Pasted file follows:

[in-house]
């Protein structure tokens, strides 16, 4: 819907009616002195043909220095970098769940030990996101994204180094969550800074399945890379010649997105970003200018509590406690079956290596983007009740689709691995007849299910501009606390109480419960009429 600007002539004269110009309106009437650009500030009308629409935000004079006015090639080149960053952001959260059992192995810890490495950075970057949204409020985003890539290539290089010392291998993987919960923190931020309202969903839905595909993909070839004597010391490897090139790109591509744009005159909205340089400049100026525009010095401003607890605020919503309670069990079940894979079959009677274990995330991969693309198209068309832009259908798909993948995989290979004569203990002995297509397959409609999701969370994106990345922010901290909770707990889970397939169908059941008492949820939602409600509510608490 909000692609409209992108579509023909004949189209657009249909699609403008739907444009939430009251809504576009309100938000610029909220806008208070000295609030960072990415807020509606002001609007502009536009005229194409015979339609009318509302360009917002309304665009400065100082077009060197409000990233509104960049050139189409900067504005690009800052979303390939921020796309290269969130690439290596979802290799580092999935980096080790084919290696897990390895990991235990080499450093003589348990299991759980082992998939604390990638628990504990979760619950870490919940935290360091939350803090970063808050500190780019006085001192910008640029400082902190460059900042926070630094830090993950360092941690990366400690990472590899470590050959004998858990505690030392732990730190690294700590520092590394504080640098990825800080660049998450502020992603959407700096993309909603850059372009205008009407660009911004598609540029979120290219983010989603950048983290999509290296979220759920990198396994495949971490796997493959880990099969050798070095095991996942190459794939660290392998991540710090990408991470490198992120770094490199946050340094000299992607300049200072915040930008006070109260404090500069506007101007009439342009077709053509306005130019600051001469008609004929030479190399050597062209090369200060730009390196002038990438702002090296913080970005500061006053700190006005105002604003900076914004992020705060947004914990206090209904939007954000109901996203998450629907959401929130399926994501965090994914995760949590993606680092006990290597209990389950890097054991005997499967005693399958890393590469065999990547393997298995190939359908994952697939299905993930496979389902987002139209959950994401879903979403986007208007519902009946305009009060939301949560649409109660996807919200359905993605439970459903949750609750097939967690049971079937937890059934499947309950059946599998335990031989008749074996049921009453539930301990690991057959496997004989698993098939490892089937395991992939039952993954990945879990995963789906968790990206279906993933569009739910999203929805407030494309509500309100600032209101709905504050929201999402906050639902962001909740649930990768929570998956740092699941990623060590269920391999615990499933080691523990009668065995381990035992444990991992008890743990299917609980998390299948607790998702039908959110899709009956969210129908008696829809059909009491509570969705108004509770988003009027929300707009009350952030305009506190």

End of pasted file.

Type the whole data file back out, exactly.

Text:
[in-house]
């Protein structure tokens, strides 16, 4: 819907009616002195043909220095970098769940030990996101994204180094969550800074399945890379010649997105970003200018509590406690079956290596983007009740689709691995007849299910501009606390109480419960009429 600007002539004269110009309106009437650009500030009308629409935000004079006015090639080149960053952001959260059992192995810890490495950075970057949204409020985003890539290539290089010392291998993987919960923190931020309202969903839905595909993909070839004597010391490897090139790109591509744009005159909205340089400049100026525009010095401003607890605020919503309670069990079940894979079959009677274990995330991969693309198209068309832009259908798909993948995989290979004569203990002995297509397959409609999701969370994106990345922010901290909770707990889970397939169908059941008492949820939602409600509510608490 909000692609409209992108579509023909004949189209657009249909699609403008739907444009939430009251809504576009309100938000610029909220806008208070000295609030960072990415807020509606002001609007502009536009005229194409015979339609009318509302360009917002309304665009400065100082077009060197409000990233509104960049050139189409900067504005690009800052979303390939921020796309290269969130690439290596979802290799580092999935980096080790084919290696897990390895990991235990080499450093003589348990299991759980082992998939604390990638628990504990979760619950870490919940935290360091939350803090970063808050500190780019006085001192910008640029400082902190460059900042926070630094830090993950360092941690990366400690990472590899470590050959004998858990505690030392732990730190690294700590520092590394504080640098990825800080660049998450502020992603959407700096993309909603850059372009205008009407660009911004598609540029979120290219983010989603950048983290999509290296979220759920990198396994495949971490796997493959880990099969050798070095095991996942190459794939660290392998991540710090990408991470490198992120770094490199946050340094000299992607300049200072915040930008006070109260404090500069506007101007009439342009077709053509306005130019600051001469008609004929030479190399050597062209090369200060730009390196002038990438702002090296913080970005500061006053700190006005105002604003900076914004992020705060947004914990206090209904939007954000109901996203998450629907959401929130399926994501965090994914995760949590993606680092006990290597209990389950890097054991005997499967005693399958890393590469065999990547393997298995190939359908994952697939299905993930496979389902987002139209959950994401879903979403986007208007519902009946305009009060939301949560649409109660996807919200359905993605439970459903949750609750097939967690049971079937937890059934499947309950059946599998335990031989008749074996049921009453539930301990690991057959496997004989698993098939490892089937395991992939039952993954990945879990995963789906968790990206279906993933569009739910999203929805407030494309509500309100600032209101709905504050929201999402906050639902962001909740649930990768929570998956740092699941990623060590269920391999615990499933080691523990009668065995381990035992444990991992008890743990299917609980998390299948607790998702039908959110899709009956969210129908008696829809059909009491509570969705108004509770988003009027929300707009009350952030305009506190």